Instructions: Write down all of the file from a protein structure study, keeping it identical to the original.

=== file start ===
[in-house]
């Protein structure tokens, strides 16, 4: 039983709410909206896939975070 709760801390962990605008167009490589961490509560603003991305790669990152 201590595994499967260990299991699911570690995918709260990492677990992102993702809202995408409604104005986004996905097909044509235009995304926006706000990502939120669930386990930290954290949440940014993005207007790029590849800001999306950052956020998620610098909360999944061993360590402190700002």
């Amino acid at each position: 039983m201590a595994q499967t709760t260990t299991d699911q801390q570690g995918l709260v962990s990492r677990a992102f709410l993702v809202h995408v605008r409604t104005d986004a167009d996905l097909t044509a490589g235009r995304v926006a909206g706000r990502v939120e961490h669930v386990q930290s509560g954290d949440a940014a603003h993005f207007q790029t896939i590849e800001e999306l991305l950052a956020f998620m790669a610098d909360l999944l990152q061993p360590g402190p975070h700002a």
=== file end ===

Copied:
[in-house]
């Protein structure tokens, strides 16, 4: 039983709410909206896939975070 709760801390962990605008167009490589961490509560603003991305790669990152 201590595994499967260990299991699911570690995918709260990492677990992102993702809202995408409604104005986004996905097909044509235009995304926006706000990502939120669930386990930290954290949440940014993005207007790029590849800001999306950052956020998620610098909360999944061993360590402190700002």
């Amino acid at each position: 039983m201590a595994q499967t709760t260990t299991d699911q801390q570690g995918l709260v962990s990492r677990a992102f709410l993702v809202h995408v605008r409604t104005d986004a167009d996905l097909t044509a490589g235009r995304v926006a909206g706000r990502v939120e961490h669930v386990q930290s509560g954290d949440a940014a603003h993005f207007q790029t896939i590849e800001e999306l991305l950052a956020f998620m790669a610098d909360l999944l990152q061993p360590g402190p975070h700002a």